How Safe are Small Cars?

As the proud owner of a well-used Mini, I feel compelled to weigh in on Ryan Avent's proposal for single-passenger vehicles that don't guzzle so much gas, or use so many materials.  He makes a pleasingly contrarian argument that a lot of the problem is government safety regulations, which naturally appeals to me.

All that said, it won't work.  First, because you'd be surprised how much room you need for groceries--a full run for the two of us can pack the mini's back pretty easily.  And second, it's too dangerous.

It's dangerous enough for motorcycles to share a road with cars, but motorcyles are maneuverable and their riders don't have big blind spots like you do in a regular vehicle.  A slightly better-armored golf cart cannot share a road with trucks, which they would have to even in train-accessible suburbs.  I am pretty reluctant to drive my Mini on long highway trips, for just this reason.

Differential speeds are a major cause of accidents, as is the inability to accelerate quickly. And of course, even in single-car accidents, lighter vehicles are more dangerous.  You're not talking about American auto safety regulations; you're talking about the laws of physics; if you're going to smash into something, you want as much stuff around you as possible to absorb the shock.  In a two car accident, the death rate would be enormous, since even my mini could crush one of these things.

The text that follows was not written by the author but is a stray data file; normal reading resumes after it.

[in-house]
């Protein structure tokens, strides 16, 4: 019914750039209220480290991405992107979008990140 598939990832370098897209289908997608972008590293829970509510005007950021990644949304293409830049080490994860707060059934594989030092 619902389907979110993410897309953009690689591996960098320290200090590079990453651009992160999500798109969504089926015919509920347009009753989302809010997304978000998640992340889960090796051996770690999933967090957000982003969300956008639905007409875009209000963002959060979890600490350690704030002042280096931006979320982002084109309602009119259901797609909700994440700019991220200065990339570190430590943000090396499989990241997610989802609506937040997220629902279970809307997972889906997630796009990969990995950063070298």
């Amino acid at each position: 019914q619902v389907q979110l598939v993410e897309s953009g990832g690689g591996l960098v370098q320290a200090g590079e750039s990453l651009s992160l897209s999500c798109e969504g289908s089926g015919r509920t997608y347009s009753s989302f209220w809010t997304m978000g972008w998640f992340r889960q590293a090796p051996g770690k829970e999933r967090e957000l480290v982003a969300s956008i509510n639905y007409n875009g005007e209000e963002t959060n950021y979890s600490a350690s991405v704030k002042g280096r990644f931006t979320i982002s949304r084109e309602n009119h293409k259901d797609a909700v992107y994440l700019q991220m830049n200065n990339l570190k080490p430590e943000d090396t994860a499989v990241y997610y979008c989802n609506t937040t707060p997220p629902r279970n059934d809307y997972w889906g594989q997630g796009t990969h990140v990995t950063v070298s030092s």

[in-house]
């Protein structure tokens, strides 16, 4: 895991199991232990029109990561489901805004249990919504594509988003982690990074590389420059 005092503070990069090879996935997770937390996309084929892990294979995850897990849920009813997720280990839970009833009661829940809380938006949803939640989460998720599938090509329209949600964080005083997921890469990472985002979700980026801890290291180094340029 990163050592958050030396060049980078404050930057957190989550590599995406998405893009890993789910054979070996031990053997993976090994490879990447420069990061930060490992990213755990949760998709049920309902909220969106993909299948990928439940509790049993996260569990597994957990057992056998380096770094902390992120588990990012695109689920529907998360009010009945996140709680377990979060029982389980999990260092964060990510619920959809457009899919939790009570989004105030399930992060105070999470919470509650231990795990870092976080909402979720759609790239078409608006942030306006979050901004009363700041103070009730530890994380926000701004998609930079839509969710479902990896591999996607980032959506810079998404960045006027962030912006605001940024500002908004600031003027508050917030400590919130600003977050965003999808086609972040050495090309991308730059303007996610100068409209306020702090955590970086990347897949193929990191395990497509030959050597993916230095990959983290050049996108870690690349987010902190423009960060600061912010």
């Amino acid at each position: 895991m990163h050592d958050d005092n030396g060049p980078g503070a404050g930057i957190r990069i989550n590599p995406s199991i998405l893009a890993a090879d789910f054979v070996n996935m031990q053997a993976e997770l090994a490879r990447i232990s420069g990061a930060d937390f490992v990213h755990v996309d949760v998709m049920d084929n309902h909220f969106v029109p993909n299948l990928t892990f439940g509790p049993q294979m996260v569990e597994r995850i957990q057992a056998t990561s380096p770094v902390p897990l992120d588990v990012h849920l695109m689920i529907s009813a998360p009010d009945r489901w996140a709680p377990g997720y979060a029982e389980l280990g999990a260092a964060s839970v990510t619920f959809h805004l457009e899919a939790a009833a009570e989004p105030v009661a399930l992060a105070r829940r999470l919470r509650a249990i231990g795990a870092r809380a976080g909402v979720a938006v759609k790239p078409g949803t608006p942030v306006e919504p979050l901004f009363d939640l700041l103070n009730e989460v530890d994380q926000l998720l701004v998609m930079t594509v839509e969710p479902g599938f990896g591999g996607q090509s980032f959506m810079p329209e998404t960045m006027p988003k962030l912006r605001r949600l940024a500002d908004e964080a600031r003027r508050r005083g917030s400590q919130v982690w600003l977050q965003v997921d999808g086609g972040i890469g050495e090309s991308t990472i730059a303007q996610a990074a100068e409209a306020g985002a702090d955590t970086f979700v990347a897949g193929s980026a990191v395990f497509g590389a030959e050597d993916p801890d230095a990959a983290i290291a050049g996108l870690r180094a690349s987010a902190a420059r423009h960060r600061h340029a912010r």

Meanwhile, how many people want to park and insure an extra vehicle?

Such a system would be fine in a country where that's all that anyone drove.  But that's not the country we live in, and even if we did away with large passenger vehicles, we'd still have to put all the cargo trucks somewhere.